People in Audiology: British audiologists' conference


BAA Conference 2016

Glasgow, Scotland, was the host city for the 2016 British Academy of Audiology conference. Focussing on the theme ‘People in Audiology’ the event welcomed hundreds of people in audiology from nine countries and from many different sectors for the 13th annual gathering.

The annual conference of the British Academy of Audiology was held in Scotland for the second time in 13 years. The Scottish Education and Conference Centre in Glasgow normally hosts the likes of the Chemical Brothers, the Red Hot Chili Peppers and Fat Boy Slim but on the 10th and 11th November the venue welcomed hundreds of audiologists, scientists, students and manufacturers from across the UK and abroad to the two-day BAA Conference.

Jagjit Sethi, BAA President, welcomed 500 delegates from 9 countries to “The largest Audiology conference in the UK.” The 2016 conference programme was purposely redesigned, with the number of parallel tracks reduced. The programme was focussed on giving delegates the tools and skills they need to implement immediate improvements to clinical practice. This year a series of ‘All you need to know’ sessions were included in the programme. These sessions took place in the hour after lunch each day and provided all the information and tools needed to take back to departments to implement the given test/technique/knowledge straightaway. Live, online resources were provided for delegates to download as the talks happened.

BAA Conference 2016

Keynote speakers from Australia, American and homegrown talent provided food for thought and practical solutions for everyday practice. There was a surprise ‘hit’ at conference. Those in the private sector and in the manufacturing community are familiar with the work of Curtis Alcock, but for many at the British Academy of Audiology conference this was the first time they have seen Alcock present. A hearing aid dispenser and business owner from the South West, Curtis has devoted a lot of thinking time to how we approach people who may require audiological help. He shares this thoughts and proposals through the Audira think tank. This was the first time he presented his ideas to BAA delegates. His presentation was greatly received.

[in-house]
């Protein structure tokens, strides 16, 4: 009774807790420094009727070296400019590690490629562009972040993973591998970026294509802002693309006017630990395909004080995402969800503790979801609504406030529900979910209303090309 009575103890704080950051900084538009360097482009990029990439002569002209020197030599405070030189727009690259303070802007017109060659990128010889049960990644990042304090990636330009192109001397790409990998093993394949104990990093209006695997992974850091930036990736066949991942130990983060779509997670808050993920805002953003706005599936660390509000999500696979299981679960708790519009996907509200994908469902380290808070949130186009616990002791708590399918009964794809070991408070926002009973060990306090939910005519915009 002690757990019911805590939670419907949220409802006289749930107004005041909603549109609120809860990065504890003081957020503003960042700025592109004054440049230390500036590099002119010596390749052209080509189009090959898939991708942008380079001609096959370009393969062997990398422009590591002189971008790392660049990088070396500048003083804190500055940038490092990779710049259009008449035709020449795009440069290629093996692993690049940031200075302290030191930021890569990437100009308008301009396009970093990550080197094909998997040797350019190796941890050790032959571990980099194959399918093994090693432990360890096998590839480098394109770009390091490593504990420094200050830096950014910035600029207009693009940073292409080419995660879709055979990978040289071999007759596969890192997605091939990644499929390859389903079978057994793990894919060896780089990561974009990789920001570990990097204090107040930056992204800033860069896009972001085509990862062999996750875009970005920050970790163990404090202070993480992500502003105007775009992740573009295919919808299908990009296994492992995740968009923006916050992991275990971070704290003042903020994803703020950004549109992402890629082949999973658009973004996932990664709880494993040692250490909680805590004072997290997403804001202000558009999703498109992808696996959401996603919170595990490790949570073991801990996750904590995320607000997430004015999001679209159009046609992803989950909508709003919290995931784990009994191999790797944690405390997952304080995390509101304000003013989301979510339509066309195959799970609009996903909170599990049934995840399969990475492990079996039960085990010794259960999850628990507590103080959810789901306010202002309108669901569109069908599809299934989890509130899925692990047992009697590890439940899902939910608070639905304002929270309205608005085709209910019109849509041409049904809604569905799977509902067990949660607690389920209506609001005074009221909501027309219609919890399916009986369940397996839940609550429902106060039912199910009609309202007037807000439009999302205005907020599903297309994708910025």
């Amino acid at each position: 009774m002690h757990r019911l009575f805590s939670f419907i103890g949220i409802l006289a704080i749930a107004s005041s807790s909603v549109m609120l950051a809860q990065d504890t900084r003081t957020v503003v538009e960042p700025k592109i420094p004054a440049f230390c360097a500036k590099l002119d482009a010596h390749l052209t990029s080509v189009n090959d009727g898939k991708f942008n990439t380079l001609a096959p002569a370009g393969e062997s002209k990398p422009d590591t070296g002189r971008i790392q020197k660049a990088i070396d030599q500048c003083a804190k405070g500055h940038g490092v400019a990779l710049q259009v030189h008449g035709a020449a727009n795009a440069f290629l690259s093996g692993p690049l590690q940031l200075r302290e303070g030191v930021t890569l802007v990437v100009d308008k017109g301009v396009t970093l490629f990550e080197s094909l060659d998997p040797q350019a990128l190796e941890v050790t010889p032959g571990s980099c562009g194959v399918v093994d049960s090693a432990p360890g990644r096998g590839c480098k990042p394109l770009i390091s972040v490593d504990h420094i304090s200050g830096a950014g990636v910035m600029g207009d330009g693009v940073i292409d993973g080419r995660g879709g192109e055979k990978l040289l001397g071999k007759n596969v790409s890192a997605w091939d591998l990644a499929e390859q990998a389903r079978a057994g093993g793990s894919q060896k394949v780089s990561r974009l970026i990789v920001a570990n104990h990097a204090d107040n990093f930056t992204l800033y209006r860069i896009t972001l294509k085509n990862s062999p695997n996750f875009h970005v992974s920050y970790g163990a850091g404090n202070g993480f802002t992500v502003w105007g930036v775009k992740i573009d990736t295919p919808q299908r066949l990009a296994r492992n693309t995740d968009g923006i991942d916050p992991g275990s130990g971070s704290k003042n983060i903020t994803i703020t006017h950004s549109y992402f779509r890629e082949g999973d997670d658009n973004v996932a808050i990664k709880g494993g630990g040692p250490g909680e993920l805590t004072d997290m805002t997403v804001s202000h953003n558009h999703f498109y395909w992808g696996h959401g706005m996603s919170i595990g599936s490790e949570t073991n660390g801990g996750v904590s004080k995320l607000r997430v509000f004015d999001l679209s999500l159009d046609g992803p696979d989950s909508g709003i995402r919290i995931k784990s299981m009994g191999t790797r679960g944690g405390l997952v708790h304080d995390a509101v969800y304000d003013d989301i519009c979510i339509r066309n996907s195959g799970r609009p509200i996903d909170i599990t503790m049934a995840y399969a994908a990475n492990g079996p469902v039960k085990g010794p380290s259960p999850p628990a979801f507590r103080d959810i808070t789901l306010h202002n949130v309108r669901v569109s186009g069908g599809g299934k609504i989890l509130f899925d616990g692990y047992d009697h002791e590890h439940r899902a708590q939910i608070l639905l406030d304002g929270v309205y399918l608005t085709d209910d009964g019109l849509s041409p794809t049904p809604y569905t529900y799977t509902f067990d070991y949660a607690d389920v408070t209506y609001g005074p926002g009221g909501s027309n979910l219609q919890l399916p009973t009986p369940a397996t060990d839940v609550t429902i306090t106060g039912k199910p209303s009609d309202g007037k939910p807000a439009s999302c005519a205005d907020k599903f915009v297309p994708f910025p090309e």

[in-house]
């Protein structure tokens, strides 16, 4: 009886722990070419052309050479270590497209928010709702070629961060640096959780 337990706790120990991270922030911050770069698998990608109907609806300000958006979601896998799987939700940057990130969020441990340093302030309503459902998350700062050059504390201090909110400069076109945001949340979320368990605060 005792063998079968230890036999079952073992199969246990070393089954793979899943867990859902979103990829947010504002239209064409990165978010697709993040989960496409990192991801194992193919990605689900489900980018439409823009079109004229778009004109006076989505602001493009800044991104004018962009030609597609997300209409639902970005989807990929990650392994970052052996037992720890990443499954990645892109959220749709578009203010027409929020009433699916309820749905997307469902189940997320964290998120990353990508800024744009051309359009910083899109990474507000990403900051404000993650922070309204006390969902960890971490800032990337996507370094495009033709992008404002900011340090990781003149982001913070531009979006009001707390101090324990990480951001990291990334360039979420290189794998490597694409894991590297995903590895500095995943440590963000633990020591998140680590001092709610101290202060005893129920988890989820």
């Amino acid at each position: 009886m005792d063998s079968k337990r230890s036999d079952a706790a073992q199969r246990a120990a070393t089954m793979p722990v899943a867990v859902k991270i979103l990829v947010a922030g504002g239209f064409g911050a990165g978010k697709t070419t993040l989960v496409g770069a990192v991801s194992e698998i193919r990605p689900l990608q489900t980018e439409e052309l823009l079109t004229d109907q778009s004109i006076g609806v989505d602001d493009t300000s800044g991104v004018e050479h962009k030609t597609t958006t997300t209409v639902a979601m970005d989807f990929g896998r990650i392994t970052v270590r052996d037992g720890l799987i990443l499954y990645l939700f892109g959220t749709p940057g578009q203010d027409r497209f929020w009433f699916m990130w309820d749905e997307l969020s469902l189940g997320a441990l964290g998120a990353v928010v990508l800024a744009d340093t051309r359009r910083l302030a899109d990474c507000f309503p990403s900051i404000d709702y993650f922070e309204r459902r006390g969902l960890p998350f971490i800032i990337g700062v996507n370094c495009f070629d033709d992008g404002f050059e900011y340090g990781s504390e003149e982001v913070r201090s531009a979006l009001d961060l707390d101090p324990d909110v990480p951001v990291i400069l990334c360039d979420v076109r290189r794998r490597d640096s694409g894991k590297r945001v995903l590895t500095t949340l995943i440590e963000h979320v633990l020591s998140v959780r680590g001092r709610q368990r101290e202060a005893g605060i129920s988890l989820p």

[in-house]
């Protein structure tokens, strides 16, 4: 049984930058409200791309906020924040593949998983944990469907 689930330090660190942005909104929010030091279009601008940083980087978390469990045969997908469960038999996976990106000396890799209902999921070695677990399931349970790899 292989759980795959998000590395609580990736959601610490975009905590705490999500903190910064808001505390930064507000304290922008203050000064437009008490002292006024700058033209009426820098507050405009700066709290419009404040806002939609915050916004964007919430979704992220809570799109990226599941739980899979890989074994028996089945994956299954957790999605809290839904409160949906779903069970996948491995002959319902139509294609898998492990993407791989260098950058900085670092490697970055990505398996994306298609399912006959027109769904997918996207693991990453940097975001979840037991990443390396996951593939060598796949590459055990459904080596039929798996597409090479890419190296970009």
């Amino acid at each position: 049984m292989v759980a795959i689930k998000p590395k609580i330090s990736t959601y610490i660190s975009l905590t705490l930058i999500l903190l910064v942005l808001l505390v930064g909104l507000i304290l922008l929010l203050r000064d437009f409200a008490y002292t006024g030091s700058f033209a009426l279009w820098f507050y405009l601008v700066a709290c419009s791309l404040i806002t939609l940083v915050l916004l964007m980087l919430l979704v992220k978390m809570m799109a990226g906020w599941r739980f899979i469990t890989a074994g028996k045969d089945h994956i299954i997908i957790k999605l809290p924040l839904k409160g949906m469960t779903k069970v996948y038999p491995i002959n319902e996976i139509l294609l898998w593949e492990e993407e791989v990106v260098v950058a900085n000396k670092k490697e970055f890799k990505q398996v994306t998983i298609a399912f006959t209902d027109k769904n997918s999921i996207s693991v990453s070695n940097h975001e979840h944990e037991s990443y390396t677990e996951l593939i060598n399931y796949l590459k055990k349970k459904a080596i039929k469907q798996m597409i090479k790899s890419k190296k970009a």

Disruptions in American audiology

President of the American Academy of Audiology, Ian Windmill, spoke about disruptive innovation in clinical audiology. He talked about how great companies fail in the face of disruptive innovations that happen. Established companies are listening to the needs of their customers, focussing their investments on the innovations with the highest returns and they tend not to commit to the disruptive technologies until it is too late. Potential disruptions can come in technology, delivery systems, economics, innovation and regulatory.

The President’s Council of Advisors on Science and Technology (PCAST) and the National Academy of Medicine have produced recommendations on hearing care in the US that could disrupt the delivery of audiologic care. In American audiology, PSAPs (Personal Sound Amplification Products) are a disruptive technology that could prove to be disruptive to the delivery system and the regulatory framework. (Since Ian Windmill’s talk, changes have been made by the FDA).

In the US they have started the discussion about ‘dispensing’. Audiologists currently do not have dispensing rights, but they are now looking at including this in their scope of practice. It could take 20 years but with the shift in treatment to pharmaceuticals it will become necessary for the profession.

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Photos: BAA

Victoria Adshead, editor in chief of Audio Infos United Kingdom